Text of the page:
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Public Health, Literacy & Ethics for Population Health Improvement

Andrea L. Lowe, MPH, CPH
Social Impact Studio Consulting, LLC

Public health professionals reflect a spectrum of backgrounds, expertise, and disciplines — ranging from communications, to policy, to community health education and everything in between. However, we are united by the belief that the health of an individual, and the entire community, is paramount to the health of our wider society. There is nothing more critical than literacy to achieving these goals.

If a person or community does not understand what or why an intervention is necessary, they are much less likely to respond and participate in the way that we intend.

We regularly discuss the impact of social and physical environments and stressors on the health of our communities. However, how often do we not only discuss, but actively address, literacy levels to improve health? Often, this conversation is considered one part of larger healthcare improvement strategies but may not be actively baked into every strategy, plan, and intervention that public health professionals and their partners create. We must change this paradigm to see tangible improvements in population health.

National Strategies to Improve Health Literacy 

The 2010 National Action Plan to Improve Health Literacy continued an ongoing discussion to address health literacy, outlining seven strategies that can still be effective today, and under a new HealthyPeople 2030 framework. Outlined strategies span both traditional and nontraditional health care and public health spheres, including:

  • Supporting the development and dissemination of accurate, developmentally appropriate health and science information across our educational systems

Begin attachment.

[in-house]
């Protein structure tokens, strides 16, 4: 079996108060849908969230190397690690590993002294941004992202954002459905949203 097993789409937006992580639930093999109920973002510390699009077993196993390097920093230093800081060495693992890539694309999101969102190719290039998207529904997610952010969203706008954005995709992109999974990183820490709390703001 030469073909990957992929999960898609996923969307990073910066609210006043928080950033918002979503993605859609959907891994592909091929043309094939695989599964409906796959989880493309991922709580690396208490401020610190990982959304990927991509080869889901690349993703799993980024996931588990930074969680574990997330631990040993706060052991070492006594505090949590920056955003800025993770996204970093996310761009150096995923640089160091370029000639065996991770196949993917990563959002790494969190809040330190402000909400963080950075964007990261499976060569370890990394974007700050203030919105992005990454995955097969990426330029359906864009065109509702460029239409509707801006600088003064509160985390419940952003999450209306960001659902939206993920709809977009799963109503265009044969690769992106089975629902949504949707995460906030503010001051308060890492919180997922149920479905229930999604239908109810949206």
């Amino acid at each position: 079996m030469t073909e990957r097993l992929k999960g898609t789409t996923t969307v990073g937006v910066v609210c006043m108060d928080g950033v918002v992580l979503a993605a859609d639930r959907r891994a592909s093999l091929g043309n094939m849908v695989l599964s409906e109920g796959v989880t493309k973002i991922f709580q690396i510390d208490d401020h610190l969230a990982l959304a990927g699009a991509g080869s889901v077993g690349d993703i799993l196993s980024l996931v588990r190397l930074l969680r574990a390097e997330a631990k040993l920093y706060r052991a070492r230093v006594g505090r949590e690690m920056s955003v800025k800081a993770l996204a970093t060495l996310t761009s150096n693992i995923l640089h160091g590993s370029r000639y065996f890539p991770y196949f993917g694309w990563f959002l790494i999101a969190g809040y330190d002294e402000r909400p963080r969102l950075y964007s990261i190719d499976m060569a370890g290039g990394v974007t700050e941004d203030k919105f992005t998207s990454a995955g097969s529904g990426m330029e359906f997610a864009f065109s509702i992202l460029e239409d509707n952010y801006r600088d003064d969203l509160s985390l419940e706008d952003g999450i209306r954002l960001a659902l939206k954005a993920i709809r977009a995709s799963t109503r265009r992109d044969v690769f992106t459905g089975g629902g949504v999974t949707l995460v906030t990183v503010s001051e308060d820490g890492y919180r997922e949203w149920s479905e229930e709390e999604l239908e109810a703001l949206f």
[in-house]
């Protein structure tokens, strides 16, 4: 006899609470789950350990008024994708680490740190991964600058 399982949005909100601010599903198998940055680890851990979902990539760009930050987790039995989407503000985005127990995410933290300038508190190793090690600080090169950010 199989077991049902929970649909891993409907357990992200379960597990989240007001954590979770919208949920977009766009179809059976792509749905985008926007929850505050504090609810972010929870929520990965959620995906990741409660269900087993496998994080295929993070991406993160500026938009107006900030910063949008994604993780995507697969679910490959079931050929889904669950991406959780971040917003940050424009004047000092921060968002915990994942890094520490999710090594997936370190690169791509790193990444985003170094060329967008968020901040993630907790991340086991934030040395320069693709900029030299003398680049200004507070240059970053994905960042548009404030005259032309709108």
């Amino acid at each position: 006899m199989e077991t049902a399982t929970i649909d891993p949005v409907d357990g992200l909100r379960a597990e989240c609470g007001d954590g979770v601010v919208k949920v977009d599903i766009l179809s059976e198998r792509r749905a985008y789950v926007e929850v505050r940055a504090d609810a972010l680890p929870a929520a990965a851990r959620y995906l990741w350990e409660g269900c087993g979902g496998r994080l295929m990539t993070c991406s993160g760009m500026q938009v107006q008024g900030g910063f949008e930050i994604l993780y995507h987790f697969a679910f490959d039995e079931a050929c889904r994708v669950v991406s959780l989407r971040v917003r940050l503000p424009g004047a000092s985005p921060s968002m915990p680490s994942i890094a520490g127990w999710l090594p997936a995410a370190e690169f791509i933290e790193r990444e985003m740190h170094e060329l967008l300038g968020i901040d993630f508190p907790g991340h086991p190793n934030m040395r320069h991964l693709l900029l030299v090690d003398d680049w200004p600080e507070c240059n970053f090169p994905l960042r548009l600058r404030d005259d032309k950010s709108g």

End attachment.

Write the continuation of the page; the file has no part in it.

• Increasing research opportunities in health literacy
  • Building partnerships with policymakers to consider health literacy levels when discussing health care and public health topics with constituents

Guidance to Public Health Professionals Faced with Ethical Challenges 

More recently, the 2019 Public Health Code of Ethics adopted by the American Public Health Association (APHA), provides guidance to public health professionals faced with ethical challenges that impact their policy and practice work. It is designed to serve as a thoughtful document that engages public health professionals prior to, during, and after they develop interventions to guide decision-making for improved community health.

I am proud, as one of my roles, to serve as the Chair of the APHA Ethics Section, whose leaders and members spearheaded the development of this document.

Several core values and obligations outlined in this document relate to and are impacted by health literacy, including:

  • Health justice and equity
  • Interdependence and solidarity
  • Inclusivity
  • Engagement

Section 3, Guidance for Ethical Analysis, poses self-reflective questions focused on respect, effectiveness, and public participation:

  • Without considering the health literacy of the individuals and communities that we are working with, are we truly treating them with respect?
  • Is the program truly effective?
  • Are people fully able to participate in our work?

In Section 4, Action Guidance Recommendations, the authors specifically note the importance of health literacy to ensure public information does not harm individuals and communities (4.1.5), encourages building public health knowledge and awareness across the lifespan (4.4.2), and supports improved access to social resources (4.7.3-4.7.6).

Addressing health literacy levels will always be an obligation of public health professionals.

Given the diversity of the communities we live in and serve and varying levels of health education and interaction with the healthcare system, we will always need to consider literacy in our work. If you have not considered it before or considered it as an afterthought — it is not too late to start. The health of our nation will depend on it.

About the Author